For some, the decision of what path to take in life comes easy. It requires life-changing moments of realization for others: That was certainly the case for Dwayne de Rosario. For the teenager living in Scarborough in the mid-90s, the near-death experience of being shot in the eye with a gun packed with dirt and nails—as detailed in his new memoir, DeRo: My Life (ECW), co-written with Brendan Dunlop—made the decision clear. “All signs were leading to self-destruction,” he now says. “Doing better required me to have a dedicated and diligent mind towards my career.”
Rosario was a promising soccer player at that age, travelling to tournaments and tryouts in Europe and North and South America. He was also drawn to life on the streets, dealing drugs. As he writes, “The hardest part is training on your own when you see other people in your community making decent money. You’re not looking at the consequence; you’re looking at the financial gain.”
Once resolved, De Rosario’s new focus made him a star in Major League Soccer. In his 14 years with the league, he won four titles with two different teams and was a seven-time all-star. He also captained the Canadian national men’s team and became its all-time leading scorer. In 2020, when he received the Order of Ontario, the citation mentioned how “his greatness extends far beyond the professional soccer stage.” Today, he uses his experience and wisdom to help young people succeed.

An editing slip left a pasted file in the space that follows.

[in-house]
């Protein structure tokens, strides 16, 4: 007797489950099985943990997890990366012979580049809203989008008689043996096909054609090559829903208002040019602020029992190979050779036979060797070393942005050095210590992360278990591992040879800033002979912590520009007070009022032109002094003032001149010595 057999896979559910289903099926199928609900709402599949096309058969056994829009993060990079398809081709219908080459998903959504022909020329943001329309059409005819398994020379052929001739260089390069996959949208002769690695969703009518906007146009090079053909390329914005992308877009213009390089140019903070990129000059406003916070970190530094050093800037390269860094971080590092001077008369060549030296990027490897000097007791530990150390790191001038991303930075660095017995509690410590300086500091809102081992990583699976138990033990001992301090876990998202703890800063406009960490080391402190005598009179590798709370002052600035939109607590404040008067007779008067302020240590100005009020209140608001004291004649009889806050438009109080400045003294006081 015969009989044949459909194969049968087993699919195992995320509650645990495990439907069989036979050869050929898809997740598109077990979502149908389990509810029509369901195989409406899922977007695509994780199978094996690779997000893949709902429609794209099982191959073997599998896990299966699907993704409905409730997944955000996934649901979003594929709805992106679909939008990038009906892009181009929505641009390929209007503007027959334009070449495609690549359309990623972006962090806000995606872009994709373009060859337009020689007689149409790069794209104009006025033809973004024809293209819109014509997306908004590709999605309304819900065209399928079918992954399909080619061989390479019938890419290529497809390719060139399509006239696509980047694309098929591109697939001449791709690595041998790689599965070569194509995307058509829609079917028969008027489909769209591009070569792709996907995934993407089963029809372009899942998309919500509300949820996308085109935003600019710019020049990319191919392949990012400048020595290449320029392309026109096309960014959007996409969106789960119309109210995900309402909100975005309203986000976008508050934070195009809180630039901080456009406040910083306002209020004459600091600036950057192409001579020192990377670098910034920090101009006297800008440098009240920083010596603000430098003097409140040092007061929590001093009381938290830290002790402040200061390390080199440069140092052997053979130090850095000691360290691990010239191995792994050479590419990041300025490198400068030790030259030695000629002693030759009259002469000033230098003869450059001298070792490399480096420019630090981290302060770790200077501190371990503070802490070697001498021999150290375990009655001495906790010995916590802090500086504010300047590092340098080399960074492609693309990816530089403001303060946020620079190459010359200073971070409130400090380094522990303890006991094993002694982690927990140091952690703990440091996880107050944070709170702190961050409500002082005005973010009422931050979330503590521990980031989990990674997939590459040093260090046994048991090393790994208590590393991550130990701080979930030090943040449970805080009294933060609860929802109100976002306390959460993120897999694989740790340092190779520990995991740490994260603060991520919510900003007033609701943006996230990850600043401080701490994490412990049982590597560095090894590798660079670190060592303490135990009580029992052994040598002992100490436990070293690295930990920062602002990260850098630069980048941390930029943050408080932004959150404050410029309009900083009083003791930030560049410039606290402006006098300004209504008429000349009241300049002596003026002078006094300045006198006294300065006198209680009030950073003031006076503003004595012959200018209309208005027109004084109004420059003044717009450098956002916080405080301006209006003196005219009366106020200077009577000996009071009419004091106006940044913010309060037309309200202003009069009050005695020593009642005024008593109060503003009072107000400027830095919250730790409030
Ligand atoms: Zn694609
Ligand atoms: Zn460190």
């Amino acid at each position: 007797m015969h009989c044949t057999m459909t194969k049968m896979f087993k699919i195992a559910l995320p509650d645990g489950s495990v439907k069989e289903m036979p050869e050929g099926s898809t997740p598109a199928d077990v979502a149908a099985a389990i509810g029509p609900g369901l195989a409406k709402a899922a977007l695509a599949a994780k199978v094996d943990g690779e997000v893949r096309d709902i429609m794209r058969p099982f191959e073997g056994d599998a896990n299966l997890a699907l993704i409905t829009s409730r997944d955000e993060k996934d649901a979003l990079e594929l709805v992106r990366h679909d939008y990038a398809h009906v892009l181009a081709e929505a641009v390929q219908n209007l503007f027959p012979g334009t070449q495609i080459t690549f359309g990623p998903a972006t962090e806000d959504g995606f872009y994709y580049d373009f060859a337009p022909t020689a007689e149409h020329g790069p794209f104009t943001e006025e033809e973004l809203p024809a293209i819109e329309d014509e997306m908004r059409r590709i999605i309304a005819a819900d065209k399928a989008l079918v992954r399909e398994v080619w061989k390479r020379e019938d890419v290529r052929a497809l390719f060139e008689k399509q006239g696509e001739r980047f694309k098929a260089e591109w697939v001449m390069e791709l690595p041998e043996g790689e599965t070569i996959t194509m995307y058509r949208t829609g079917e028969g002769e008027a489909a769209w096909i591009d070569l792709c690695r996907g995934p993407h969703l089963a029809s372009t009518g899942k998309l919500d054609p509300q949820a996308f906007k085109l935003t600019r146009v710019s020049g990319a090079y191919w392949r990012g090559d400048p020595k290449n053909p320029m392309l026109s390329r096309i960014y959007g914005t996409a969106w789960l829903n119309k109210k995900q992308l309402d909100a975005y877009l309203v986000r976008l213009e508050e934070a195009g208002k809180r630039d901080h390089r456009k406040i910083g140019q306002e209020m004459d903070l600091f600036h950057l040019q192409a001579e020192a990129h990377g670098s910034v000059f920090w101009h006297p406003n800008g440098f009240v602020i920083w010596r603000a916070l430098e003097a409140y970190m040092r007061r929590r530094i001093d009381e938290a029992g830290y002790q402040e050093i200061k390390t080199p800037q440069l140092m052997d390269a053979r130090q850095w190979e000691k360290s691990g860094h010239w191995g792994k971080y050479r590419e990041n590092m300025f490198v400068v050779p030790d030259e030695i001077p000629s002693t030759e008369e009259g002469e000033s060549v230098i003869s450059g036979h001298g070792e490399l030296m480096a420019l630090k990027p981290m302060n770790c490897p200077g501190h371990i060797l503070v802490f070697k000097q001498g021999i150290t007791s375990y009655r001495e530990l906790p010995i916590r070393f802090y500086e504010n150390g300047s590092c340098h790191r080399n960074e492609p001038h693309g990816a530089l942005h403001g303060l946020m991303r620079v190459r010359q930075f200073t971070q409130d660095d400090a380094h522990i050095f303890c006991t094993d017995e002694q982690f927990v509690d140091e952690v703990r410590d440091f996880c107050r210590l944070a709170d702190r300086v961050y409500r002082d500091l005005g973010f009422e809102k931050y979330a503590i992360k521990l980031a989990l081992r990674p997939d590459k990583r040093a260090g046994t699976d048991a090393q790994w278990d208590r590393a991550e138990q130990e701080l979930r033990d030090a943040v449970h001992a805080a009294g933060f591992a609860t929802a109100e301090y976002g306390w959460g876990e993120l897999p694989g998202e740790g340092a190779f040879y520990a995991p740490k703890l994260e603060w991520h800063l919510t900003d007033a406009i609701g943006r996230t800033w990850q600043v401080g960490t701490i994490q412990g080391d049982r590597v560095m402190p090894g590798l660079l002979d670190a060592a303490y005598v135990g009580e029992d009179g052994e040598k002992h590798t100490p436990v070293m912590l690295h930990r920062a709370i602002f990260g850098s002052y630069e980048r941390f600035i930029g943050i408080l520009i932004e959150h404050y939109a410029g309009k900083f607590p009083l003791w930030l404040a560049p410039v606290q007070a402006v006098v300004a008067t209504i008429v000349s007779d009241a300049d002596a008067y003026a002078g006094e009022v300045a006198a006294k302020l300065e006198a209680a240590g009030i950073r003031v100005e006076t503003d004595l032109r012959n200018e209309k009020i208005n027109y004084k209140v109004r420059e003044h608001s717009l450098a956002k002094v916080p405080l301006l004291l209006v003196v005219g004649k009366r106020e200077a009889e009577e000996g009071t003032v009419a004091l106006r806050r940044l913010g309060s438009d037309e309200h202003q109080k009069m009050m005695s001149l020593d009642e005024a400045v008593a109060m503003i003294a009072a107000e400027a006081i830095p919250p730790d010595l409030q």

De Rosario’s DeRo Foundation offers an after-school program in Scarborough. It has also run camps in the Caribbean, including in Guyana, where De Rosario’s parents emigrated from in 1973. The foundation, he explains, provides “a safe space for inner-city kids, using soccer to teach them about health and wellness, financial literacy, the importance of community, and being a team player and a better citizen.”
De Rosario also runs the DeRo TFC academy to help those who want to pursue soccer; it deploys major-league resources to support up-and-coming players and coaches.
De Rosario had two stints playing with TFC, and since retiring, he has become an ambassador for the club. He believes that sports promote inclusion. “They break down boundaries and open up doors to learn about different cultures,” he says. “I truly believe they bring the community together.”
Inclusion is an issue De Rosario takes personally. He experienced racism in his career—from fans and even fellow players in Germany in the late 1990s and then in pockets of the United States. Prior to a 2001 MLS Cup Final in Columbus, Ohio, a Ku Klux Klan rally forced him to stay in his hotel room.
Today, he says, “There’s still subtle racism across Canada and Ontario, in terms of not having equal opportunities for [people of] various races. I think a lot more work still has to be done; a lot more trust has to be given and earned. Once that happens, we’ll see a much better world and much better sports.”
As sports stadiums, including TFC’s BMO Field, open once again and as Canada prepares to welcome the globe for the 2026 World Cup, Canadians will be put to the test on the reality of our values. As a country amid a life-changing moment of realization, the path has been made clear. As De Rosario’s own life shows, the journey to be better starts with choosing to walk it.
— The Honourable Elizabeth Dowdeswell, Lieutenant Governor of Ontario
One of a Lieutenant Governor’s great privileges is to celebrate Ontarians from all backgrounds and corners of the province. Ontario’s honours and awards formally and publicly acknowledge the excellence, achievements, and contributions of role models from all walks of life. In doing so, they strengthen the fabric of communities and shape the aspirations of Ontarians. Learn more: https://www.ontario.ca/page/honours-and-awards